RESULT: There were 231 OCV and 234 placebo recipients in Cohort 1 and 277 OCV and 299 placebo recipients in Cohort 2. In Cohort 1, the incidence of pregnancy loss was 113/1000 and 115/1000 among OCV and placebo recipients, respectively. The adjusted relative risk for pregnancy loss was 0.97 (95% CI: 0.58-1.61; p = 0.91) in Cohort 1. We did not observe any variation in the risk of pregnancy loss between the two cohorts. The risks for preterm delivery and low birth weight were not significantly different between the groups in both cohorts.
CONCLUSIONS: Our study provides additional evidence that exposure to an OCV during pregnancy does not increase the risk of pregnancy loss, preterm delivery, or low birth weight, suggesting that pregnant women in cholera-affected regions should not be excluded in a mass vaccination campaign.
TRIAL REGISTRATION: The study is registered at ( http://clinicaltrials.gov ). Identifier: NCT02027207 .

PMID: 31092224 [PubMed - indexed for MEDLINE]

Inland cholera in freshwater environs of north India.

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Inland cholera in freshwater environs of north India.

Vaccine. 2019 Jul 03;:

Authors: Taneja N, Mishra A, Batra N, Gupta P, Mahindroo J, Mohan B

Abstract
In the freshwater environment of north India, cholera appears seasonally in form of clusters as well as sporadically, accounting for a significant piece of the puzzle of cholera epidemiology. We describe a number of cholera outbreaks with an average attack rate of 96.5/1000 but an overall low case fatality (0.17). Clinical cholera cases coincided with high rainfall and elevated temperatures, whereas isolation of V. cholerae non-O1 non-O139 from water was dependent on temperature (p < 0.05) but was independent of rainfall and pH (p > 0.05). However, isolation from plankton samples correlated with increased temperature and pH (p < 0.05). A lag period of almost a month was observed between rising temperature and increased isolation of V. cholerae from the environment, which in succession was followed by an appearance of cholera cases in the community a month later. Our results suggested that the aquatic environment can harbor highly divergent V. cholerae strains and serve as a reservoir for multiple V. cholera virulence-associated genes that may be exchanged via mobile genetic elements. In agreement with PFGE, AFLP data also proved that the V. cholerae O1 population was not clonal but was closely related. Our investigation did not support the concept that seasonal cholera outbreaks occur by movement of a single clonal strain across the region, as the clinical isolates from the same years were clearly different, implying that continuous evolution of V. cholerae O1 strains occurs in the cholera endemic area. Interestingly, the viable but non-culturable (VBNC) V. cholerae O1 cells were demonstrated in 2.21% samples from natural water bodies in addition to 40.69% samples from cholera-affected areas respectively. This suggests that aquatic environs do harbor the pathogenic O1 strain, though the isolation of culturable V. cholerae O1 is a rare event in the presence of relatively abundant non-O1 non-O139 isolates.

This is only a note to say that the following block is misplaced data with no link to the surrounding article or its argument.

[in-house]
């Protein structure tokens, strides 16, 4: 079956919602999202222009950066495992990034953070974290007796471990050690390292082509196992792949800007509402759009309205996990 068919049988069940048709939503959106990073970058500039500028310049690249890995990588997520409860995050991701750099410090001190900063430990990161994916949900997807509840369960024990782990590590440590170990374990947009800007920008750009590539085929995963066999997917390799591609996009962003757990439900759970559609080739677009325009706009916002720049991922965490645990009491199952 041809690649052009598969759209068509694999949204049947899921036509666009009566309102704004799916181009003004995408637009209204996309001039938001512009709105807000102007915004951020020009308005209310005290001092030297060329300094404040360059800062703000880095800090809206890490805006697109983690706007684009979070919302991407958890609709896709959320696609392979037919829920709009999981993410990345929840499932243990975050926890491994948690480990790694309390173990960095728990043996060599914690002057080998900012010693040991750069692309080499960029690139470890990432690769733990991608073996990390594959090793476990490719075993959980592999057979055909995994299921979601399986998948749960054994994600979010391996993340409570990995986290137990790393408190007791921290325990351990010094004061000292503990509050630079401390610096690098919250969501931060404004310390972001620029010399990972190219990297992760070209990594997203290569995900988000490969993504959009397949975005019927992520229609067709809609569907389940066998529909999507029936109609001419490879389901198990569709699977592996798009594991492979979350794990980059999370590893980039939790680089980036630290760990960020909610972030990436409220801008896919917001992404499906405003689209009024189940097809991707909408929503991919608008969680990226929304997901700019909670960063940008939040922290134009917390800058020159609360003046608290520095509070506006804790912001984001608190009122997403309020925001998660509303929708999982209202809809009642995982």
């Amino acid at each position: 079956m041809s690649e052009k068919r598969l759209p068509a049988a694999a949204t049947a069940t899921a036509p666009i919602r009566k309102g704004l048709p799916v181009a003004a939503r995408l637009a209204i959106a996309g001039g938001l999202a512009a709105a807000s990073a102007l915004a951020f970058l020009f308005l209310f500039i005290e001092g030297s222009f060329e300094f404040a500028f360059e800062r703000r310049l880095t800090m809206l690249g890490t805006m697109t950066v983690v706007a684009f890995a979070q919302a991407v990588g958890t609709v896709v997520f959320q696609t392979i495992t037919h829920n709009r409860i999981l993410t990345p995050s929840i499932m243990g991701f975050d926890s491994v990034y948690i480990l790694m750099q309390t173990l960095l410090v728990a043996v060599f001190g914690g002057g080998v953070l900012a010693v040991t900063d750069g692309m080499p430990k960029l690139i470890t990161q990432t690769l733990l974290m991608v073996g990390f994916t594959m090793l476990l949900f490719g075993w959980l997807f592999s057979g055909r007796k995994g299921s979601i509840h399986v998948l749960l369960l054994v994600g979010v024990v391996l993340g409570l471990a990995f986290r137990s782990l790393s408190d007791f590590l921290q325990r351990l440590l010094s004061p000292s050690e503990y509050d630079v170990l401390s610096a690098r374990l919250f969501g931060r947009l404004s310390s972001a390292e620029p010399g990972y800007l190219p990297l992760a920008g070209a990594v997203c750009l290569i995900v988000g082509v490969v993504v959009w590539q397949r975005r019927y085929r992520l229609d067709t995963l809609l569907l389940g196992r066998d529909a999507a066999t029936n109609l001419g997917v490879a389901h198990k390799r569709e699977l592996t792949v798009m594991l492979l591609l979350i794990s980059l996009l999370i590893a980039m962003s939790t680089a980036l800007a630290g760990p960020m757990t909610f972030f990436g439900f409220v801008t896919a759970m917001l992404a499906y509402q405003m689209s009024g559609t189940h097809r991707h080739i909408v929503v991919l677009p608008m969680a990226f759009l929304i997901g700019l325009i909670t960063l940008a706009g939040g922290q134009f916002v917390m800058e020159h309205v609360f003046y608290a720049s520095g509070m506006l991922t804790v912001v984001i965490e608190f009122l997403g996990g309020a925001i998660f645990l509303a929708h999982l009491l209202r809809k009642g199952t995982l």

PMID: 31279566 [PubMed - as supplied by publisher]

Surveillance and the global fight against cholera: Setting priorities and tracking progress.

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Surveillance and the global fight against cholera: Setting priorities and tracking progress.

Vaccine. 2019 Jun 29;:

Authors: Azman AS, Moore SM, Lessler J

PMID: 31266671 [PubMed - as supplied by publisher]

Ending cholera for all.

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Ending cholera for all.

Lancet Infect Dis. 2018 10;18(10):1047

Authors: The Lancet Infectious Diseases

PMID: 30303093 [PubMed - indexed for MEDLINE]

Comparative Analysis of Pasteurella multocida Isolates from Acute and Chronic Fowl Cholera Cases in Hungary During the Period 2005 Through 2010.

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Comparative Analysis of Pasteurella multocida Isolates from Acute and Chronic Fowl Cholera Cases in Hungary During the Period 2005 Through 2010.

Avian Dis. 2017 12;61(4):457-465

Authors: Sellyei B, Thuma Á, Volokhov D, Varga Z

Abstract